The brilliance of James Bond is in its reducing death to pop-culture triviality. Death is as much an event as a new material item Bond himself might consume — shiny, pretty, meaningless.
That worldview is essentially a sociopath’s view of things, and Bond often feels like he might be the West’s favorite sociopath. Dexter in a suit; Hannibal Lecter with a heart.
All of this preamble to say, essentially, that Bond movies don’t need much more than the aforementioned ingredients to work. We come in for the excitement, the vicarious thrill of it all, as much as we come for the cataloguing of things we could want, including the crude reduction of other countries into simple tourist occasions and actresses into pin-up models.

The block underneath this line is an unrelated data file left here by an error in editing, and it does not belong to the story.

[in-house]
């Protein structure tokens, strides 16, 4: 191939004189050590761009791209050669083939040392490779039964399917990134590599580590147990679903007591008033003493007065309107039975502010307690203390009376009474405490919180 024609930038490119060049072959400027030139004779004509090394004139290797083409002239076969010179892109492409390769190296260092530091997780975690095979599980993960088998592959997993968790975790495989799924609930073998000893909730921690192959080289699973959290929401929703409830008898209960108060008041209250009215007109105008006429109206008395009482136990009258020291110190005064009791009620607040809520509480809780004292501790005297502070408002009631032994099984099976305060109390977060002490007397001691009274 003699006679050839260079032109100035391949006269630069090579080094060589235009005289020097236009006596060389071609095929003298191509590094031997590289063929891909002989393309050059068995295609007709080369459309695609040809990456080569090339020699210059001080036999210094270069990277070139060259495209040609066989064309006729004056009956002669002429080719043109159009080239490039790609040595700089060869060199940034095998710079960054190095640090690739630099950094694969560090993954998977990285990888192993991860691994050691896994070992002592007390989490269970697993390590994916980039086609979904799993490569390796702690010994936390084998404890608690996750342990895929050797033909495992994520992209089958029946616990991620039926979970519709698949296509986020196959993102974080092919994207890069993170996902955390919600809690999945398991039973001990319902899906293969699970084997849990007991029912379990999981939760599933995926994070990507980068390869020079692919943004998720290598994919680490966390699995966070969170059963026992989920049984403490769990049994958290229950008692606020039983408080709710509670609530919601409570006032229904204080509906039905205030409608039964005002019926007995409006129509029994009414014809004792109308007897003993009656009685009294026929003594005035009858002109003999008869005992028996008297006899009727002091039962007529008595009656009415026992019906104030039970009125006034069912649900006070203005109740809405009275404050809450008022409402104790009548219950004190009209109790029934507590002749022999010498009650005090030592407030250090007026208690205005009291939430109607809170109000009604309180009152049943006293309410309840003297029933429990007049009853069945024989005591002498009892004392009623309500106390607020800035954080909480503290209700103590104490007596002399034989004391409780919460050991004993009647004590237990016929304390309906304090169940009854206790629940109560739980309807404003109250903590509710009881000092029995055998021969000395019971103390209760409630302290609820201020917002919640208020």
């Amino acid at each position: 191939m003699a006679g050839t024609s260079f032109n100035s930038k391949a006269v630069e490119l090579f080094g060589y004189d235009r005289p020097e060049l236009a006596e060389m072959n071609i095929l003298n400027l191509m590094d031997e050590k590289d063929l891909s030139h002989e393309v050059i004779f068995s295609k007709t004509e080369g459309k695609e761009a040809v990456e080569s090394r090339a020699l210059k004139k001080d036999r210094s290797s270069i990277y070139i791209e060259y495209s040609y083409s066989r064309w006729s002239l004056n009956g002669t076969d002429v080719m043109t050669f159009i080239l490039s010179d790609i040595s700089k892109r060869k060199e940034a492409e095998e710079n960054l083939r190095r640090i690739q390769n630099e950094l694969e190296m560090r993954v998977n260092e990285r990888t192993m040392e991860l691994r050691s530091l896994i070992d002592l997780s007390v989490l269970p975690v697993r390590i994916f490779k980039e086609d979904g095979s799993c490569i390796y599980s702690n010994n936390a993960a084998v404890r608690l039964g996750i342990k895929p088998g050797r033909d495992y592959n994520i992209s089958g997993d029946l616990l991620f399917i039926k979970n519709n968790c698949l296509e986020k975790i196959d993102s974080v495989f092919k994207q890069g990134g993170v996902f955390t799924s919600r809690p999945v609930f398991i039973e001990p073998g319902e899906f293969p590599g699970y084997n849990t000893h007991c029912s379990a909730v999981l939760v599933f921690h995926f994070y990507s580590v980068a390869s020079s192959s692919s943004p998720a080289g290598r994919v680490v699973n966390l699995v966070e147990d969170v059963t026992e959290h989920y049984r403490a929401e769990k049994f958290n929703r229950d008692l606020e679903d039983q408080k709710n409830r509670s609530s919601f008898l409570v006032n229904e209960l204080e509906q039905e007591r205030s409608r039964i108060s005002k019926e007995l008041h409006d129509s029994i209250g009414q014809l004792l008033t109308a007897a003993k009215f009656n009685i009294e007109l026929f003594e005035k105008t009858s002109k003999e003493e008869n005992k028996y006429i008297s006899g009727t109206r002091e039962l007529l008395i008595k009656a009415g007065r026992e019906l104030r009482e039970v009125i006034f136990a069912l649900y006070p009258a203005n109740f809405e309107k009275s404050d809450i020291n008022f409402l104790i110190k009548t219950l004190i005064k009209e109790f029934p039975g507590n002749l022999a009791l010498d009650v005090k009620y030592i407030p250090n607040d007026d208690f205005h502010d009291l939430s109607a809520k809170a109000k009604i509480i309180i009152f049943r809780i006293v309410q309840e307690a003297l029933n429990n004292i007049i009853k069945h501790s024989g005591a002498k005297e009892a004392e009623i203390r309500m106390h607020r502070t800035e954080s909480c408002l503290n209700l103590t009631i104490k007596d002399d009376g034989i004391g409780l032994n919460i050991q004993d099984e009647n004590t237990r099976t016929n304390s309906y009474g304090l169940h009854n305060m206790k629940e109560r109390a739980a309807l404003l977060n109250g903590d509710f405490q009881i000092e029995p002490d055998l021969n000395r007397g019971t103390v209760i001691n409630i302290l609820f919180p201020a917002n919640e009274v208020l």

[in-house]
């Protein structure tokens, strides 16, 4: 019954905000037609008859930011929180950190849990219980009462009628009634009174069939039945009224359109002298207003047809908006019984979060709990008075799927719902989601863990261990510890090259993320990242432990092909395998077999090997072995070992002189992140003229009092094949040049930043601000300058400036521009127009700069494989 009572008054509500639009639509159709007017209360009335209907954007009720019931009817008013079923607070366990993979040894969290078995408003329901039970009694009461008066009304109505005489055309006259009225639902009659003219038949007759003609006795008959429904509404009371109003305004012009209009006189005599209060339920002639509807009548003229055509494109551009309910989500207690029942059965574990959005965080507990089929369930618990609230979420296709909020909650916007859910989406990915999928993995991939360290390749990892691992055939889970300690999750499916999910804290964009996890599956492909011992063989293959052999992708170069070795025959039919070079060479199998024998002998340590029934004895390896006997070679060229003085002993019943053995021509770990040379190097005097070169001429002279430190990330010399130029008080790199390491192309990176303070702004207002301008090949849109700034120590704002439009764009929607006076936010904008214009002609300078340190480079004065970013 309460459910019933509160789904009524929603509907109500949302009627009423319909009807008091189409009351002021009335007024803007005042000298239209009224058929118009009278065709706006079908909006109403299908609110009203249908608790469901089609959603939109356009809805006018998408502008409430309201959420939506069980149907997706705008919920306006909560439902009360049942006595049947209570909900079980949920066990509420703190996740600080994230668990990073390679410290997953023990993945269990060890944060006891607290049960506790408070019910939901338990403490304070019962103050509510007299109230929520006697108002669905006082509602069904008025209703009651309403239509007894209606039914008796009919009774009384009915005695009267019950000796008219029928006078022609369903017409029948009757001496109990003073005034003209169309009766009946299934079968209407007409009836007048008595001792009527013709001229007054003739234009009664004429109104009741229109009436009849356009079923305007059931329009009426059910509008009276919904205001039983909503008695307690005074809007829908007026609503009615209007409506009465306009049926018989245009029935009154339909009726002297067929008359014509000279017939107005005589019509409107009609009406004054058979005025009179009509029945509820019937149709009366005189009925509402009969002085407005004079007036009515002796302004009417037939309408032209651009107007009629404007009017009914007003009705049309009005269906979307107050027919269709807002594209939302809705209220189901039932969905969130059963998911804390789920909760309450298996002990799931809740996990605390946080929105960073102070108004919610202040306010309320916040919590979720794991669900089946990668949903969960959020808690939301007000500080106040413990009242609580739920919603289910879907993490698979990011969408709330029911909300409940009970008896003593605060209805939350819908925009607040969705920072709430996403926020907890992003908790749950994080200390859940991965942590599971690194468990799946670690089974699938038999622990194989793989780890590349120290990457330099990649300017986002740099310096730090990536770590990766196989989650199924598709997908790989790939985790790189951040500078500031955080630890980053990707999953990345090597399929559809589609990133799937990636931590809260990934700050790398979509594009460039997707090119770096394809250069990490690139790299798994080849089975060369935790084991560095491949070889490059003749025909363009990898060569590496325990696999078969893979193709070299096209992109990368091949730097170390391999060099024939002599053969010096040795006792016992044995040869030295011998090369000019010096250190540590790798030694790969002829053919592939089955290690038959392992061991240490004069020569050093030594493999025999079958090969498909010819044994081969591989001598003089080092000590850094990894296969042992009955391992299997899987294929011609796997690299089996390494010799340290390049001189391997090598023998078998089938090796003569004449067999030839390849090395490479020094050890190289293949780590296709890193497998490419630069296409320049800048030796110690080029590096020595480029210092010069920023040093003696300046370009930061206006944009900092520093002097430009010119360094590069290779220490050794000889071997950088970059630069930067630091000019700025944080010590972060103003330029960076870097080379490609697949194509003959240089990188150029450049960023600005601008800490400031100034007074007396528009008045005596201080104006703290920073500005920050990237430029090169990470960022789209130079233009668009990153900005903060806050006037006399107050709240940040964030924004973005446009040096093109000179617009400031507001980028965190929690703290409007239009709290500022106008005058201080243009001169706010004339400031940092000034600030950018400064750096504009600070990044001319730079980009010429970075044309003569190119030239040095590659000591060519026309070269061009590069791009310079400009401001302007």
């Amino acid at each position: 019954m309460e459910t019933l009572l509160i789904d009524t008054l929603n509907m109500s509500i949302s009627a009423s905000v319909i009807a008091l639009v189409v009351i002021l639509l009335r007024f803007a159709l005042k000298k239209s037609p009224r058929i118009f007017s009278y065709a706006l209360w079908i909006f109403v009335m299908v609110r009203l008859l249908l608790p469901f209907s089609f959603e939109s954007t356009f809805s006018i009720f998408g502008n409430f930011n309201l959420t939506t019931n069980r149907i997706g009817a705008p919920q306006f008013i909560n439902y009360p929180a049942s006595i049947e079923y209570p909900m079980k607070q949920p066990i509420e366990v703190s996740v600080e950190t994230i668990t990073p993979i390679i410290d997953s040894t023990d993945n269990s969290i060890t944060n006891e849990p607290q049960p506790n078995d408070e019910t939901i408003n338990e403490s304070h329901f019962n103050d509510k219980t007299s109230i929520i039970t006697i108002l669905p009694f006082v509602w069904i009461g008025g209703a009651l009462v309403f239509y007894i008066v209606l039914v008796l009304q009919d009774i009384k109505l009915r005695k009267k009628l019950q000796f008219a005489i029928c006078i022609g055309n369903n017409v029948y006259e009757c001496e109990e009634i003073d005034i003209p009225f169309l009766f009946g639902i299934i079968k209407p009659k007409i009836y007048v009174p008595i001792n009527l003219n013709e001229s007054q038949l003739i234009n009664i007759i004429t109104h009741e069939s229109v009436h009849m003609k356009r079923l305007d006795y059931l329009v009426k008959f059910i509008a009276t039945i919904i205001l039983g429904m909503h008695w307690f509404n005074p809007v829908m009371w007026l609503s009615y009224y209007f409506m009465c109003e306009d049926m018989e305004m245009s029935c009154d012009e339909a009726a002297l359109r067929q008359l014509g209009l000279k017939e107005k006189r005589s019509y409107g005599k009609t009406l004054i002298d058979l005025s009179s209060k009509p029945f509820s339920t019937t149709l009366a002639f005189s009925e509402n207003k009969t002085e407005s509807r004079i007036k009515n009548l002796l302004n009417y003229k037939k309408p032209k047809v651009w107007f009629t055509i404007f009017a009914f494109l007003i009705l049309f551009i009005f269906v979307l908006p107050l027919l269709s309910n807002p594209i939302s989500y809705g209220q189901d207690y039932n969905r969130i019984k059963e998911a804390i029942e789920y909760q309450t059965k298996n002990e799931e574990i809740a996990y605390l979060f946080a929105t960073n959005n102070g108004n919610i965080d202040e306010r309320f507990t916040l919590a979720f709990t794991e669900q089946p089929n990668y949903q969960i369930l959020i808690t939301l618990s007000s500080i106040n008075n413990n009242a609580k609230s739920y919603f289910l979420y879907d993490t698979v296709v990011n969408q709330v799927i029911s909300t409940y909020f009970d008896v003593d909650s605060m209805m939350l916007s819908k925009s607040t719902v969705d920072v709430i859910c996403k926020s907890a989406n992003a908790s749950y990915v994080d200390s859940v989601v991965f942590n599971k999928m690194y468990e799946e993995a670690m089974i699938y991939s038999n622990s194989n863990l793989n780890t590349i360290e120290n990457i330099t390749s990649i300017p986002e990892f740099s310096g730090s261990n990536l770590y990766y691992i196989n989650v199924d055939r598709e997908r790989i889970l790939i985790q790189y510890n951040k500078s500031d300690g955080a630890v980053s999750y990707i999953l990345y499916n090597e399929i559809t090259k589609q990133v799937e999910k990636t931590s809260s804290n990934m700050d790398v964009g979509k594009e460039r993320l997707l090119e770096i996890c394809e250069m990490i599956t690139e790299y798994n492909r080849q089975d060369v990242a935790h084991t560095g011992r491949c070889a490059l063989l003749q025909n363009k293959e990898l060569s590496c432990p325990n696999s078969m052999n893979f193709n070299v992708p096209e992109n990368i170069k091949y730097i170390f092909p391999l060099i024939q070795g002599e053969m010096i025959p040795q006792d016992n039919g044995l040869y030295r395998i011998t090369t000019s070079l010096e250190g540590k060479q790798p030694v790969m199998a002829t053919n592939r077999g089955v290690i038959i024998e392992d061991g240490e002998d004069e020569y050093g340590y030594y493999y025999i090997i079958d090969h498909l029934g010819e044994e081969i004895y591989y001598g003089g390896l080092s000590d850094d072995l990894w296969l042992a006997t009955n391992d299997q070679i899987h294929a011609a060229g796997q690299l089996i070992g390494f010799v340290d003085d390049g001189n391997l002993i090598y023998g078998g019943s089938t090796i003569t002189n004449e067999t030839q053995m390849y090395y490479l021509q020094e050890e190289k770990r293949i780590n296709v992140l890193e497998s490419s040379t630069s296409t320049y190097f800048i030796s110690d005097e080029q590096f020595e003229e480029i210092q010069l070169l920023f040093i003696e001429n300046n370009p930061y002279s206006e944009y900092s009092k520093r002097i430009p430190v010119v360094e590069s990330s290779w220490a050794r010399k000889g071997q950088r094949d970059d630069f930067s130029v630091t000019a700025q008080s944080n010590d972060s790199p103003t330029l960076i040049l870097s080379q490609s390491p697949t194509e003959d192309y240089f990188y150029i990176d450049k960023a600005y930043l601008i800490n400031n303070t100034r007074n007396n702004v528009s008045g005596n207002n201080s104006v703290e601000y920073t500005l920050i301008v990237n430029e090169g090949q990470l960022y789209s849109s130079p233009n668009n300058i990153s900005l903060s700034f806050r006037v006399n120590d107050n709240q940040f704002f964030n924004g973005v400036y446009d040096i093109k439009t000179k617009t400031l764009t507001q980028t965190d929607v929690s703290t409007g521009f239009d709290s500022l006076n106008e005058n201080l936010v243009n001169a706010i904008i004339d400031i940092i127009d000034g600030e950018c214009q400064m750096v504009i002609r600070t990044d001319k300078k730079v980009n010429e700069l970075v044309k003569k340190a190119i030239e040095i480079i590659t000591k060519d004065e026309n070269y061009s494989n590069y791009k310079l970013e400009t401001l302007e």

This works because the most honest way to consume films is probably with your heart and not your brain (the films you love from childhood are testaments to that idea).
The neat thing that Daniel Craig and the modern Bond myth-makers have done is that they’ve taken the time to consider all of this. They’ve made their Bond — previously a cipher for audience excitement — into a character. The new Bond is a man who not only haunts the modern psyche of the Westernized moviegoer, but is haunted by his place in it.
He is the dread of the past, both victimizer and victim.